Hailey Rasmussen

Hailey Minton

Writer. Photographer. Explorer.

March 11, 2017 · 7 min read

4 Ways to Activate Your Adrenaline at Laie Point

A short guide to Laie Point, and getting the most out of one of the highlights of visiting Laie

One. Two. Three. You experience that jittery moment as your fear resolves into exhilaration and you spring from the basalt cliff off Laie Point. You fall through the air, weightless for a moment, before plunging into the invigorating blue water. Beneath the surface, you open your eyes and watch the bubbles retreat upwards, then swim to join them.

Cliff jumping is just one of the ways to get your heart going at the Laie point. You can also swim to an island, find a cave, and explore the reef shelf. Or you can stand around and look off at Oahu’s Windward Coast like the rest of the visitors.

Jumping the Point

From the parking lot, start walking to the right (South) side of the point

Contemplating the leap

 

Where to jump

When you pull into the parking area, walk to the south side of the point and look for these cement platforms.

It’s wise to check the depth first but this is where you will jump.

It is also advisable to have a photographer on hand to document your amazing feat.

Where to climb out

The razor-like reef can be dangerous if the waves are big and you don’t know where to get out. This little canyon is your key to getting up to the top of the cliff.

This is where jumpers should climb out from the water.  It’s directly under the platform furthest to the west.

Time your exit so a wave pushes you up onto the reef. Grab on with your hands and get your feet underneath you before the wave pulls you back in. The reef isn’t as sharp at this spot. Walk gingerly, maintain your balance, and use your arms and hands for support as you climb out.

Checking the depth

Make the risk less risky by climbing down and checking the depth beforehand. I have had experiences where both feet touch the bottom after a jump and I’ve also had times where I didn’t touch the bottom at all.  A lot depends on the tide and the timing of your jump. Have one person climb down and swim to check the depth. Have another stand on the platform so the person in the water can check the depth where the jumper will be landing.

Climbing on top of the arch island (Kukuihoolua)

This is not an experience for beginners. The reef is substantially sharper on this island and if you arn’t swimming out there on a calm day, you have a high probability of drowning or being seriously hurt.

Having some sort of protection for your feet is a must. We opted to just keep our flippers on.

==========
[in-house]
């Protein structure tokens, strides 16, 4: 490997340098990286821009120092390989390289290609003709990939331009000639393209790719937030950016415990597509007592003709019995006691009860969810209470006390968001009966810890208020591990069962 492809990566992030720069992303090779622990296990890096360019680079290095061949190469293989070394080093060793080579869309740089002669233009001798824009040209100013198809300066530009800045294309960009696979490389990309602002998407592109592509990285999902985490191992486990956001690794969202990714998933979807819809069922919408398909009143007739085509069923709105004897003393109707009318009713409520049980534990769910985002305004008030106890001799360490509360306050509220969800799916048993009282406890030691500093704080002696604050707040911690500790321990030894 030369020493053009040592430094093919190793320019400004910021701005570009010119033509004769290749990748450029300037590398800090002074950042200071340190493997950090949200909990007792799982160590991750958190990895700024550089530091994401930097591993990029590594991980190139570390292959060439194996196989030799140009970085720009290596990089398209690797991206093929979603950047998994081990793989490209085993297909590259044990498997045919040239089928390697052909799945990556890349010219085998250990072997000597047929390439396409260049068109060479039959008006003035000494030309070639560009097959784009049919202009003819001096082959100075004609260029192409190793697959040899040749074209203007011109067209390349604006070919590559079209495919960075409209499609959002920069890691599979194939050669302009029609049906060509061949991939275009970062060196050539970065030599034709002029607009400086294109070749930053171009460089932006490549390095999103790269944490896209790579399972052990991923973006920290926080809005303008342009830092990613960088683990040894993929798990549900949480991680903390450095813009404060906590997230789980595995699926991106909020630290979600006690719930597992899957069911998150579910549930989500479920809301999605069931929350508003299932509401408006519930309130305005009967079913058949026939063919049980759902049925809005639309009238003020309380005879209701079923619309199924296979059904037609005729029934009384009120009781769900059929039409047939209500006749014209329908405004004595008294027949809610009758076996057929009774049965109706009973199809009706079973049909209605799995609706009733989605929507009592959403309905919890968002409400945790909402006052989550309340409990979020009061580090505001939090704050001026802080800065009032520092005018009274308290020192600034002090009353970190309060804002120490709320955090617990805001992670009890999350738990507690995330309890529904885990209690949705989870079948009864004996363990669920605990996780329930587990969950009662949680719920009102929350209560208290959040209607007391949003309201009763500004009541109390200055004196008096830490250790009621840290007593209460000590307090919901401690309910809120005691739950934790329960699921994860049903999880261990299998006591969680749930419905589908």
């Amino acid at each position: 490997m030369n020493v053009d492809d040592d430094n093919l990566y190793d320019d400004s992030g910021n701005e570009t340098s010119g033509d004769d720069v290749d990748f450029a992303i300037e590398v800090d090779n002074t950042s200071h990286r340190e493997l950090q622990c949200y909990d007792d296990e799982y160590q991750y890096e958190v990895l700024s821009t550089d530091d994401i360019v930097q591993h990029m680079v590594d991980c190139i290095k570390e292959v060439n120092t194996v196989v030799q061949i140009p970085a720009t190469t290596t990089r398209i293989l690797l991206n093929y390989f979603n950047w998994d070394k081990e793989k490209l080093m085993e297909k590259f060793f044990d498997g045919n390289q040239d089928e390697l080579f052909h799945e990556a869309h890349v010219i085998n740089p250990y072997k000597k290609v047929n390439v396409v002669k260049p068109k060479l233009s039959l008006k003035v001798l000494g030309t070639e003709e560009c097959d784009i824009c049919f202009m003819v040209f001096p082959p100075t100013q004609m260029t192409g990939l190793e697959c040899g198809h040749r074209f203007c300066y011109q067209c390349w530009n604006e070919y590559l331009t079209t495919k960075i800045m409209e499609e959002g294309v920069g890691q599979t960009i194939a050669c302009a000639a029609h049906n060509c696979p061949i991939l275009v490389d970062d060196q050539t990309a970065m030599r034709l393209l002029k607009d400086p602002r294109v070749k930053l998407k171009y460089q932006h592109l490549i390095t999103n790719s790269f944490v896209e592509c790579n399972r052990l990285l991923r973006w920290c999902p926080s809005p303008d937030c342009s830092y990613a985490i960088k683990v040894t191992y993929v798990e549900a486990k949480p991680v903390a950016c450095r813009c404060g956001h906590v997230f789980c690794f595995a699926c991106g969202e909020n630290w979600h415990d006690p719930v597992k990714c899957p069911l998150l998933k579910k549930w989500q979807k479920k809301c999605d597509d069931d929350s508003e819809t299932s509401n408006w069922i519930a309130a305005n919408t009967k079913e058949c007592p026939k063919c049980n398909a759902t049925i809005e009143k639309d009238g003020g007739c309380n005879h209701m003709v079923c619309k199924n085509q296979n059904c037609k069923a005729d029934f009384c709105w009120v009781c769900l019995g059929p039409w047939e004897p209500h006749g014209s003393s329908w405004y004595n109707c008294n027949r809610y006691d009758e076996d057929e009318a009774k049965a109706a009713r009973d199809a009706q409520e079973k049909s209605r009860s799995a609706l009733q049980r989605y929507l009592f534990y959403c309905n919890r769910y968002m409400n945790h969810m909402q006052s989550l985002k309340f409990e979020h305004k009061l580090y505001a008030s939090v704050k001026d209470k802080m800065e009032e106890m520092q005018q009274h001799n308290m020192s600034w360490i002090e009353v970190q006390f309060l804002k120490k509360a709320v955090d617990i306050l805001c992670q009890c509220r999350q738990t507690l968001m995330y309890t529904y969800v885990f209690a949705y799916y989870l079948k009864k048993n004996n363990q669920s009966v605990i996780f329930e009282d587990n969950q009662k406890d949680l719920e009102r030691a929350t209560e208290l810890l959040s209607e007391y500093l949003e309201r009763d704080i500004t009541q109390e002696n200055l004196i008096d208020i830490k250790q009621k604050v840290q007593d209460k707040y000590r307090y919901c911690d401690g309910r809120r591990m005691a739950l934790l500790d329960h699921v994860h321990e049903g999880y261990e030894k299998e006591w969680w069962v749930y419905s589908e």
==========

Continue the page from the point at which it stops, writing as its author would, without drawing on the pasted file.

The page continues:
Also, If the conditions are like this, it is not a good idea to swim out to the arch unless you know what you are doing.

Timing is everything when getting on the islet. You’ve gotta wait for the optimal time when they ocean is working with you, but not too late or it will suck you back in with the possibility of getting raked across the sharp rocks. If you’re looking for something to get your adrenaline flowing, this will do it, especially if you go on a day like this one.

From the top, you get rewarded with a nice view of Laie and a panorama of the windward coast. There were also bits of stainless steel tools and junk from the last shipwreck inside the arch area of the island, pretty cool.

 

Getting back to the point can be a challenge. Depending on conditions, it might be easiest to just head right into the crook of the point. It gets shallow, so be sure your feet are protected and some type of hand protection would be nice too. Take your time and work with the waves, keep your breathing calm and stay focused and you should be fine. Depending on conditions, there may be easier ways up, but this is just one of them.

Exploring the cave at low tide

The cave is hidden pretty well so it might take a little exploring to find it. If you are facing the end of the point, walk to the end of the parking lot where the cement barrier is and go to the left to walk around it.

Walk towards the water towards this view and go left down towards the water

 

After you shimmy along the cliff for a few feet, walk along the reef towards the water. You should see some buoys wedged down in the rocks behind you and to the right. There’s a ledge off to the left of the reef you’re standing on.

Water should be at the base of this ledge. If the tide is low, climb down in and follow the ravine to the cave. Only do this at low tide. Sea caves are really dangerous if you decide to hang out there when a storm hits or high tide comes along.

Exploring the reef shelf

Exploring the shelf where you climb out is a way to be eye level with the water instead of looking down on top of it from the cliff.  It gives you a view of the Koolau mountain range, bikini beach, and the cave like cliff reaching overtop of you. You can also look for fish in the pockets of water on the reef.

There are tour operators who are totally up for taking you on these types of “off the beaten path” adventures. I’d much rather you experience these types of activities with an expert than have people getting injured trying it without the proper instruction. I’ll be including links to those tour operators soon.

Until then, feel free to give us a call at 808-498-1894

 

DISCLAIMER: Blog posts on ActiveOahu.com are for entertainment purposes only and do not serve as an official guide of any type. The information presented on ActiveOahu.com has not been vetted for accuracy, safety or legality. If you attempt any of the hikes, climbs, or other activities documented on ActiveOahu.com you are doing so at your own risk. The author and/or Active Oahu, LLC is not responsible for loss, damages, legal fees, medical fees, injury or death incurred as a result of your actions taken after visiting this website.